Spending some time this year with Carl Stone and seeing him play live was the perfect reason to fully explore his discography. Unseen Worlds’ two collections of his work perfectly frame his incredible sample mangling aural zips.
But 2007’s Al-Noor gives the listener a far more exposed sampledelic treatment to his source material. Working like a sonic spotlight, applying his approach and techniques to a seemingly wider grouping of starting points. It’s also the album that famously screws-up Aqua’s Barbie Girl with spectacularly bulbous results in Flints.
But it’s the final 25-minute expansion of L ‘Os à Moelle which creates a sonic mandala of a looping grooving meditation of the Byrd’s track – Stranger In A Strange Land.
Stone’s work consistently opens up strobing wormholes in the listener’s mind. This track in particular sits perfectly poised at the ungainly seam between psychedelic rock and computer software. The results however, open the very soul of the original. The looping slowly reveals an undercurrent of an even more insistent groove, a reflection inside a reflection. A blistering rock and roll raga draped in strange sonic accumulation. The whole late sixties trip towards the kaleidoscope in one track.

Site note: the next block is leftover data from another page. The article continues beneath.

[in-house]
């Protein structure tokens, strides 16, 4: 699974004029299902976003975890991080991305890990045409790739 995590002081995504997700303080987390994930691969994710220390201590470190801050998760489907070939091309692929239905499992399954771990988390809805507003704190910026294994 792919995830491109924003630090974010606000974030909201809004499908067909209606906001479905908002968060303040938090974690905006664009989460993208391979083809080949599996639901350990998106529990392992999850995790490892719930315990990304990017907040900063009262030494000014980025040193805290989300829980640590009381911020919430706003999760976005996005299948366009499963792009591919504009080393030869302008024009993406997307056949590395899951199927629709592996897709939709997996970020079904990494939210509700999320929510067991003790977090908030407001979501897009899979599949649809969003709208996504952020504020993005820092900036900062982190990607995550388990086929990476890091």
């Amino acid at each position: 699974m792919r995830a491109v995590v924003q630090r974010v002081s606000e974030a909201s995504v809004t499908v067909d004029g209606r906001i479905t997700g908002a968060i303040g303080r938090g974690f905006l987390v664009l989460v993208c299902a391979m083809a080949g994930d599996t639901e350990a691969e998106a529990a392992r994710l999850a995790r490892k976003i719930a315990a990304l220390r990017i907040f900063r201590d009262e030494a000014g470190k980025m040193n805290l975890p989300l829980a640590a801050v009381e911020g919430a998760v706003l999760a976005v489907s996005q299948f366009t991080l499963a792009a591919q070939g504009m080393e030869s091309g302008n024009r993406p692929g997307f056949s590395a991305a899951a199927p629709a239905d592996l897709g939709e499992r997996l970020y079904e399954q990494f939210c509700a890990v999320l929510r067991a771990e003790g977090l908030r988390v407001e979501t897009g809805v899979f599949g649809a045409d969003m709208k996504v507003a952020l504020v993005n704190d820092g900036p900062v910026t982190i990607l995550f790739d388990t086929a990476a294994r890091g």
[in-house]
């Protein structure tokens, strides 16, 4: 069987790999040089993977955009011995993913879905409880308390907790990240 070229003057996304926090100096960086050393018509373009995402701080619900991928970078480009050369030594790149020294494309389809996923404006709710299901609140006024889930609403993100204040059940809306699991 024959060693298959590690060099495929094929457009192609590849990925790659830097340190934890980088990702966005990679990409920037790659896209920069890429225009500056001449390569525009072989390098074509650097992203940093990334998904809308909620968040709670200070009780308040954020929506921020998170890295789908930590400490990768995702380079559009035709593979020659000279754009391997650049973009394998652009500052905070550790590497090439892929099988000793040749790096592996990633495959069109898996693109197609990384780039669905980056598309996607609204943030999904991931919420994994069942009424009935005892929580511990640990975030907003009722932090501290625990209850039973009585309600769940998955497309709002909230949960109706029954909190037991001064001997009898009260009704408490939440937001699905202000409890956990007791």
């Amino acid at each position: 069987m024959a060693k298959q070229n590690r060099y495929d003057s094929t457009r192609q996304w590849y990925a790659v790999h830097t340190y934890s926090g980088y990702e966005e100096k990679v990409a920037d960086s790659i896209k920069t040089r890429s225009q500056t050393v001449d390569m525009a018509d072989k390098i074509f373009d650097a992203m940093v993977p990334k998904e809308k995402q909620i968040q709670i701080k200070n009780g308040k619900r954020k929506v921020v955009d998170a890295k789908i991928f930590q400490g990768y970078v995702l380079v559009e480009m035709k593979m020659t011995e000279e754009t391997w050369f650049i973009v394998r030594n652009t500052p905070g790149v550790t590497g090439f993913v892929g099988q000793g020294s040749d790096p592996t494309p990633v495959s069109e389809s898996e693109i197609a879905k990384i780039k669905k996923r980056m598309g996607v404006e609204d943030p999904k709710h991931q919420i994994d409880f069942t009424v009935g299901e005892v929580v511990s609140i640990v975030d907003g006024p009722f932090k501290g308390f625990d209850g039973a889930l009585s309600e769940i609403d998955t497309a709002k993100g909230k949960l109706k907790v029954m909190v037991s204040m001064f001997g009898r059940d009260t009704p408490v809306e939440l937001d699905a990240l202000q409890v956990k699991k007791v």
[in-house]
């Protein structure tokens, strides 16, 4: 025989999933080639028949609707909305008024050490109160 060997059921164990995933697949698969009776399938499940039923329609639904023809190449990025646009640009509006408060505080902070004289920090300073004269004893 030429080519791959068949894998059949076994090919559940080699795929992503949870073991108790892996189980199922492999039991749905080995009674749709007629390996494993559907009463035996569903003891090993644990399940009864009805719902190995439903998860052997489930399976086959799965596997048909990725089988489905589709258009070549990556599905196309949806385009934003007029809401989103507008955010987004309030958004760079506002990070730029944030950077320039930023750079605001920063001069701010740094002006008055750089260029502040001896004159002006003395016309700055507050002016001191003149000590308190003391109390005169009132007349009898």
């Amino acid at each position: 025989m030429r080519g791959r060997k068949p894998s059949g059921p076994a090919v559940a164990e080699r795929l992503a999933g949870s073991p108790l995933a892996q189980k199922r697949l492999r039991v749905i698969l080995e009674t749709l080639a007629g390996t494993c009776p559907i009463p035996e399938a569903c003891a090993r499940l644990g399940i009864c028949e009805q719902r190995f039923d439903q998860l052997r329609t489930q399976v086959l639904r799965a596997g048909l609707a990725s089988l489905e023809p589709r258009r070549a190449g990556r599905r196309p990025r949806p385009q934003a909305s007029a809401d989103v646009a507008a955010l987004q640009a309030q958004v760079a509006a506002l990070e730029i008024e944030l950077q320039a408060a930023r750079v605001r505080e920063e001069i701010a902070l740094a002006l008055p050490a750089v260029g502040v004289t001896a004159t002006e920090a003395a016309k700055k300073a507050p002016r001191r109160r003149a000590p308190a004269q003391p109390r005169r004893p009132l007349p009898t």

Dizzyingly and hugely addictive, if proof was needed – Stone’s work is a treasure.